This was the mainland, and so I landed on my 7th continent!! The groups were called to go to the lounge in turn (the order varied on each landing) but we were sitting on the bed too excited to wait to dress!! The zodiac trips were all very easy, even if it was rough, as we usually had 4 sets of hands to guide us on and off the zodiacs. At times we boarded from Deck 3 and at times from Deck 2. Our first sightings of Adelies and Gentoos were awesome. We saw hundreds of fluffy chicks of various stages of development in creches and lots of adults. It was very warm in all of our gear (we didn't know that after today's sun we would subsequently experience wind, rain, snow and sleet...all part of the total experience and it didn't detract at all from our enjoyment). We landed later that day at Kinnes Cove but I missed seeing the couple of Chinstrap penguins. I have to admit I know nothing about birds, but they were once again in great abundance. It was all so great to experience and I was so happy I had a point and click digital camera and I could truly bask in wonderment and experience the 'out of this world' feeling. Each group of penguins was so unique that I never got tired of watching them and laughing at the their antics, such as when they line up and do a 'domino' effect of falling into the water! Our expedition leader was a great fan of poetry, so we had a recitation of 'The Cremation of Sam McGee' at our evening briefing. We soon got into the hang of afternoon tea, lecture (today's on the history of Antarctica and the explorers), happy hour, briefing, dinner etc. and had a great time dining with different people at each meal.
Philbill is offline  
Mar 4th, 2008, 12:38 PM
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Brief!? Who wants brief? This is fabulous! And such great advice. We'll certainly have the parkas cleaned since we will use them again (red is my color My ski pants are old friends, no way I'd leave them behind. Trekking poles are a necessity (old knees) thanks for confirming their usefulness. It's wonderful to hear a non-Birder talk with such excitement about the birds! Can you imagine how giddy an avid Birder will be?! More please...
maztoz77 is offline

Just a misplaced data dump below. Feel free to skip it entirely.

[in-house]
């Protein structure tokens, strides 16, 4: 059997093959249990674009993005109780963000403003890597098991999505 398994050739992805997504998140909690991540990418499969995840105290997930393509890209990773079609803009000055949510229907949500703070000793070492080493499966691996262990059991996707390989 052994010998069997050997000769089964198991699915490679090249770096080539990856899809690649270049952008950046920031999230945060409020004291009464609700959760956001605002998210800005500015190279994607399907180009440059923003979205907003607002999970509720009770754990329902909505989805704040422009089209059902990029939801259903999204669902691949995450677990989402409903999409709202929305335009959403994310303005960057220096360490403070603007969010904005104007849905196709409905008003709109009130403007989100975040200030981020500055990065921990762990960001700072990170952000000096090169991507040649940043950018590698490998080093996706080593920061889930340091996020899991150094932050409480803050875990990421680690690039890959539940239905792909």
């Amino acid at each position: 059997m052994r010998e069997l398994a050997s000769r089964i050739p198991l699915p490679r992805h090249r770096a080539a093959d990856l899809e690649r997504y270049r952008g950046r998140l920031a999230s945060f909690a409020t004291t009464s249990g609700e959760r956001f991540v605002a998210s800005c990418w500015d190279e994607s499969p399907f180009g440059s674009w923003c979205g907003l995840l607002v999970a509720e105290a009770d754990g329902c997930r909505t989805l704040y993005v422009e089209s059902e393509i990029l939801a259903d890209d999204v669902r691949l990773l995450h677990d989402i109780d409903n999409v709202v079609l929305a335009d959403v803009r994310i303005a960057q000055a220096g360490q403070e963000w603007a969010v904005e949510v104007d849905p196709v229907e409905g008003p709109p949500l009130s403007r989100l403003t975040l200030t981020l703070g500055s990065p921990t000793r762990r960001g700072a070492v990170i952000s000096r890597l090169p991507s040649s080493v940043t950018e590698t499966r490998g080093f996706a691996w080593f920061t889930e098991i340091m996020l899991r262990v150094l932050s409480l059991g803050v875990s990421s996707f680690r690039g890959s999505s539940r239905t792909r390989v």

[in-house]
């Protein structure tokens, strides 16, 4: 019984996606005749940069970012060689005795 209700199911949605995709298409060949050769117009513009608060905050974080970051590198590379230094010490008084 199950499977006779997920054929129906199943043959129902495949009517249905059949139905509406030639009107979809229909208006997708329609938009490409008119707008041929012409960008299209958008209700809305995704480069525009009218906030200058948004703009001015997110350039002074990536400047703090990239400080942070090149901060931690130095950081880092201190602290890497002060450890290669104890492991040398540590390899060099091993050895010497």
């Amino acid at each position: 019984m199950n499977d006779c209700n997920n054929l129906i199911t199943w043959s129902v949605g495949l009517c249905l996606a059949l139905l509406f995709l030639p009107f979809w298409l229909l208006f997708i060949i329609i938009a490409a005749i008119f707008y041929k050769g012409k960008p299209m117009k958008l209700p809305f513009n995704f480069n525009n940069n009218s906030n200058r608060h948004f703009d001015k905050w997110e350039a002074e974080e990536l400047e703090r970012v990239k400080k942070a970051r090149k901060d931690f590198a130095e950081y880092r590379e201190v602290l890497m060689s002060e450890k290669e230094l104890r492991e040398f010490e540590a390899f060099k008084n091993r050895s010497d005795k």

Mar 4th, 2008, 02:21 PM
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Just wrote a long report and hit backspace and lost it all...later!!
Philbill is offline  
Mar 5th, 2008, 01:27 PM
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Gak! Please don't lose heart! That happens to everybody at least once, after which you will do your typing "off site" then cut&paste before dropping text into a box. Since I'm stuck on the sofa with the flu you are my major source of amusement
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Mar 5th, 2008, 01:33 PM
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The next day we sailed down the Gerlache Strait and after a lecture which I missed, we ventured outside to don our boots. By this time I had borrowed a pair from the ship as it was so difficult to pull and tug on the pair I had brought. Putting on and taking off boots outside on deck wearing all the gear is not easy!! The people with overshoes had a much easier job, but our travel agent had recommended wellies. It still took two of us but in a couple of days I would have this down to a fine art! The moral is get large enough boots!! My problem is a very high instep and WW width! I wore a pair of liner socks and a pair of smartwool thick socks and together with a foot warmer my feet were warm! I wore pink silk long underwear (another close out bargain) and a medium fleece top and pants followed by insulated ski pants and the parka and I was toasty warm (in fact too warm the first day!). I bought a 'hood' type of fleece hat in Ushuaia which goes over the head and has a neck piece (what I call a balaclava but you may not know what that is). It was the absolute best as my ears and neck were covered and I didn't wear any of the pull-on ski type of fleece hats. I only wore pink (closeout colour!!) liner gloves and left my bulky ski gloves in the cabin. I had a hand warmer in my pocket to coddle the camera(!) and I grabbed hold of it if I felt cold. When all are en masse in red parkas with hoods and mostly navy blue ski pants, my gloves stood out and so everyone knew who I was. It was very difficult at times to recognize people in their full expedition gear with hoods up!!